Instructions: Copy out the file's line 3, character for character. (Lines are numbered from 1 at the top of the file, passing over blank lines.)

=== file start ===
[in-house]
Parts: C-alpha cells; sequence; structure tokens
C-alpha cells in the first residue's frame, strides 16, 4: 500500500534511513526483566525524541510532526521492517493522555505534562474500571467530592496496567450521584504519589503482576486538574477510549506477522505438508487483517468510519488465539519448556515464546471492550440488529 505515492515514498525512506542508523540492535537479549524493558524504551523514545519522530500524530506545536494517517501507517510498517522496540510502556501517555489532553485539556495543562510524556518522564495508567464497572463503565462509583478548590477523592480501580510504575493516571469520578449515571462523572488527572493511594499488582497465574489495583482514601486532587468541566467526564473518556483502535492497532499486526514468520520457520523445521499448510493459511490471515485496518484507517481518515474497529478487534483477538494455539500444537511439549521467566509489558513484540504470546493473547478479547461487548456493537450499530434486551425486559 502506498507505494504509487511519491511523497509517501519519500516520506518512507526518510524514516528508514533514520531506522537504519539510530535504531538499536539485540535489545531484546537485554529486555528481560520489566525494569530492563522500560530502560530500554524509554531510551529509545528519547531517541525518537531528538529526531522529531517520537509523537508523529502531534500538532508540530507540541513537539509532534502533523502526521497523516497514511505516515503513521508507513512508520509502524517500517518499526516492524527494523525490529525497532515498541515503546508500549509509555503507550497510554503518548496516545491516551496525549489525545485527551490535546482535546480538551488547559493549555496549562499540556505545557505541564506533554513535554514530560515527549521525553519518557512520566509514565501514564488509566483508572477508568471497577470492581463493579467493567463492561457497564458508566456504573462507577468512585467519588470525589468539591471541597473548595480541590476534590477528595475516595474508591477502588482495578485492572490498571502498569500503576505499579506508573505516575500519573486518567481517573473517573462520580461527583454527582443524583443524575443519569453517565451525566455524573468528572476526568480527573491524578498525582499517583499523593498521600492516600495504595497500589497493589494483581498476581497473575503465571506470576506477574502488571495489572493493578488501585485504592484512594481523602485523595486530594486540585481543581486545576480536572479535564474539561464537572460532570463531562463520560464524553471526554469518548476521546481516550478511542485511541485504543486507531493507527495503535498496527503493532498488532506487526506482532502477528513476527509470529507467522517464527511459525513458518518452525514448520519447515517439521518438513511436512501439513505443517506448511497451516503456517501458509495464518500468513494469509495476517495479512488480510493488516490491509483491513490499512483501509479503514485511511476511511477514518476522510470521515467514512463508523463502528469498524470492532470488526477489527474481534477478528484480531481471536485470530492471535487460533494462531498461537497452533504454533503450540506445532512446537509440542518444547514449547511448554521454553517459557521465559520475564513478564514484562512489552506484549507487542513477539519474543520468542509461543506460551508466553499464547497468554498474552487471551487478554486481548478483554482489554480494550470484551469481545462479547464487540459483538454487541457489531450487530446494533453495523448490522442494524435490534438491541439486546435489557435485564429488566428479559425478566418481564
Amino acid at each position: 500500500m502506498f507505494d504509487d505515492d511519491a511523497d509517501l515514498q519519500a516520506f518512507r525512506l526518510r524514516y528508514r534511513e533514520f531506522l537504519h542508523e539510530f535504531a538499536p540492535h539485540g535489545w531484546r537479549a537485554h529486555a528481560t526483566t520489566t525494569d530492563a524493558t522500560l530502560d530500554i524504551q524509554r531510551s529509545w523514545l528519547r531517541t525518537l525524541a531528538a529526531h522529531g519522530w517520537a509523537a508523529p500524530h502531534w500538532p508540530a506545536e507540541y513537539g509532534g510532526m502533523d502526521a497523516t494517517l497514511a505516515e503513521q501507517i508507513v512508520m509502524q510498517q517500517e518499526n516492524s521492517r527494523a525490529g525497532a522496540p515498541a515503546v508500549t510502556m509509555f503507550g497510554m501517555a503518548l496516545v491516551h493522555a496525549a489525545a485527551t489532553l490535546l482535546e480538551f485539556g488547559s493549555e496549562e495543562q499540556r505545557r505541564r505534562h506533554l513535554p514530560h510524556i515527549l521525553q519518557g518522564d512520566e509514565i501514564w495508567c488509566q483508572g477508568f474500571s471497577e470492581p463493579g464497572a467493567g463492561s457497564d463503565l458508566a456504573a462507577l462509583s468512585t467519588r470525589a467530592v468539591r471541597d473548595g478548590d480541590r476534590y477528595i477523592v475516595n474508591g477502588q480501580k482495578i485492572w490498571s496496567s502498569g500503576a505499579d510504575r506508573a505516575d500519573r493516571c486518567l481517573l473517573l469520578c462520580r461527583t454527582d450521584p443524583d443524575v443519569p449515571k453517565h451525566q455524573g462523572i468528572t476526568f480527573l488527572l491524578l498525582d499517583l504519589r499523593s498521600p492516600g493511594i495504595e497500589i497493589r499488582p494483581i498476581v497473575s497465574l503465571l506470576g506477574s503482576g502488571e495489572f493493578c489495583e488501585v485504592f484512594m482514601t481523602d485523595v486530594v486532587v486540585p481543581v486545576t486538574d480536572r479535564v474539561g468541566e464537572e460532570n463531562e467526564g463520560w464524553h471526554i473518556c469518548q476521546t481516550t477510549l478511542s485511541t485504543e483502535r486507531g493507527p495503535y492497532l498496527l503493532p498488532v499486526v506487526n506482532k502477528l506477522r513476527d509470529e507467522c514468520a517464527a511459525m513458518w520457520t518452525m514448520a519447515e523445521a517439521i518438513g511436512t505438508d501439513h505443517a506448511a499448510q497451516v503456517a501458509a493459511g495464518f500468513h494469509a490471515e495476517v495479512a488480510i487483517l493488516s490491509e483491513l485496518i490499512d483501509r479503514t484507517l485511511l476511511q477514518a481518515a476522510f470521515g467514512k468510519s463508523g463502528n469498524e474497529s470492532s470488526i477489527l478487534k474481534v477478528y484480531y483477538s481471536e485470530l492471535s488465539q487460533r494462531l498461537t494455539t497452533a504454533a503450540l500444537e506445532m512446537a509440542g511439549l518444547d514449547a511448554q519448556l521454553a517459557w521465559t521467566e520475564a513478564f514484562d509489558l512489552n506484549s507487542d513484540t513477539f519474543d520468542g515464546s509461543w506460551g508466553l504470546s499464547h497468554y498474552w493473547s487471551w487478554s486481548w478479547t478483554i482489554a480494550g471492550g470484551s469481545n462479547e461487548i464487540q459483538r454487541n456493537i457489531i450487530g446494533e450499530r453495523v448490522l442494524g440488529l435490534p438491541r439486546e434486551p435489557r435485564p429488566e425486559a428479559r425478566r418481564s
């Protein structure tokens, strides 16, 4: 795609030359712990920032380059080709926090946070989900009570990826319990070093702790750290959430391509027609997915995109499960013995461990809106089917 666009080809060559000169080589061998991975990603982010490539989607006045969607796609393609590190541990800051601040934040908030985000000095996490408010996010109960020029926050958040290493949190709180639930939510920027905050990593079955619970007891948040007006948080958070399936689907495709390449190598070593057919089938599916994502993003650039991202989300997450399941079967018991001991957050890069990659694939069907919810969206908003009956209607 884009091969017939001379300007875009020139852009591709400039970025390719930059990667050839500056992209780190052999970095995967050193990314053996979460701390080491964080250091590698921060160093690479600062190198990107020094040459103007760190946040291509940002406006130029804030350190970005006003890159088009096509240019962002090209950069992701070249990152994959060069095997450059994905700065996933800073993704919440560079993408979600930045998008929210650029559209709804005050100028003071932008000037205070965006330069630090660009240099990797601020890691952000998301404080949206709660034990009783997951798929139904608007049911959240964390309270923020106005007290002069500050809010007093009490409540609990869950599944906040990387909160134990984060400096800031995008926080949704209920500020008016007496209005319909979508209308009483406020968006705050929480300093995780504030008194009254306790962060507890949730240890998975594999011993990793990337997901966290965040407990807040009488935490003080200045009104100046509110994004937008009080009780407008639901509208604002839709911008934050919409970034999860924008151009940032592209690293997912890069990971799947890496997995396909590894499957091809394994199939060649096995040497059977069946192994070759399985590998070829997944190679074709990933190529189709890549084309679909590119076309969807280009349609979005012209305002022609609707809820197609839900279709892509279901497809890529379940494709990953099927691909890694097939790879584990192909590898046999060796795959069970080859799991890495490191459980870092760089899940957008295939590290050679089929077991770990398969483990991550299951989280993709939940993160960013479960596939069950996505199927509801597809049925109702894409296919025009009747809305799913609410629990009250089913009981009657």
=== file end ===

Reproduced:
C-alpha cells in the first residue's frame, strides 16, 4: 500500500534511513526483566525524541510532526521492517493522555505534562474500571467530592496496567450521584504519589503482576486538574477510549506477522505438508487483517468510519488465539519448556515464546471492550440488529 505515492515514498525512506542508523540492535537479549524493558524504551523514545519522530500524530506545536494517517501507517510498517522496540510502556501517555489532553485539556495543562510524556518522564495508567464497572463503565462509583478548590477523592480501580510504575493516571469520578449515571462523572488527572493511594499488582497465574489495583482514601486532587468541566467526564473518556483502535492497532499486526514468520520457520523445521499448510493459511490471515485496518484507517481518515474497529478487534483477538494455539500444537511439549521467566509489558513484540504470546493473547478479547461487548456493537450499530434486551425486559 502506498507505494504509487511519491511523497509517501519519500516520506518512507526518510524514516528508514533514520531506522537504519539510530535504531538499536539485540535489545531484546537485554529486555528481560520489566525494569530492563522500560530502560530500554524509554531510551529509545528519547531517541525518537531528538529526531522529531517520537509523537508523529502531534500538532508540530507540541513537539509532534502533523502526521497523516497514511505516515503513521508507513512508520509502524517500517518499526516492524527494523525490529525497532515498541515503546508500549509509555503507550497510554503518548496516545491516551496525549489525545485527551490535546482535546480538551488547559493549555496549562499540556505545557505541564506533554513535554514530560515527549521525553519518557512520566509514565501514564488509566483508572477508568471497577470492581463493579467493567463492561457497564458508566456504573462507577468512585467519588470525589468539591471541597473548595480541590476534590477528595475516595474508591477502588482495578485492572490498571502498569500503576505499579506508573505516575500519573486518567481517573473517573462520580461527583454527582443524583443524575443519569453517565451525566455524573468528572476526568480527573491524578498525582499517583499523593498521600492516600495504595497500589497493589494483581498476581497473575503465571506470576506477574502488571495489572493493578488501585485504592484512594481523602485523595486530594486540585481543581486545576480536572479535564474539561464537572460532570463531562463520560464524553471526554469518548476521546481516550478511542485511541485504543486507531493507527495503535498496527503493532498488532506487526506482532502477528513476527509470529507467522517464527511459525513458518518452525514448520519447515517439521518438513511436512501439513505443517506448511497451516503456517501458509495464518500468513494469509495476517495479512488480510493488516490491509483491513490499512483501509479503514485511511476511511477514518476522510470521515467514512463508523463502528469498524470492532470488526477489527474481534477478528484480531481471536485470530492471535487460533494462531498461537497452533504454533503450540506445532512446537509440542518444547514449547511448554521454553517459557521465559520475564513478564514484562512489552506484549507487542513477539519474543520468542509461543506460551508466553499464547497468554498474552487471551487478554486481548478483554482489554480494550470484551469481545462479547464487540459483538454487541457489531450487530446494533453495523448490522442494524435490534438491541439486546435489557435485564429488566428479559425478566418481564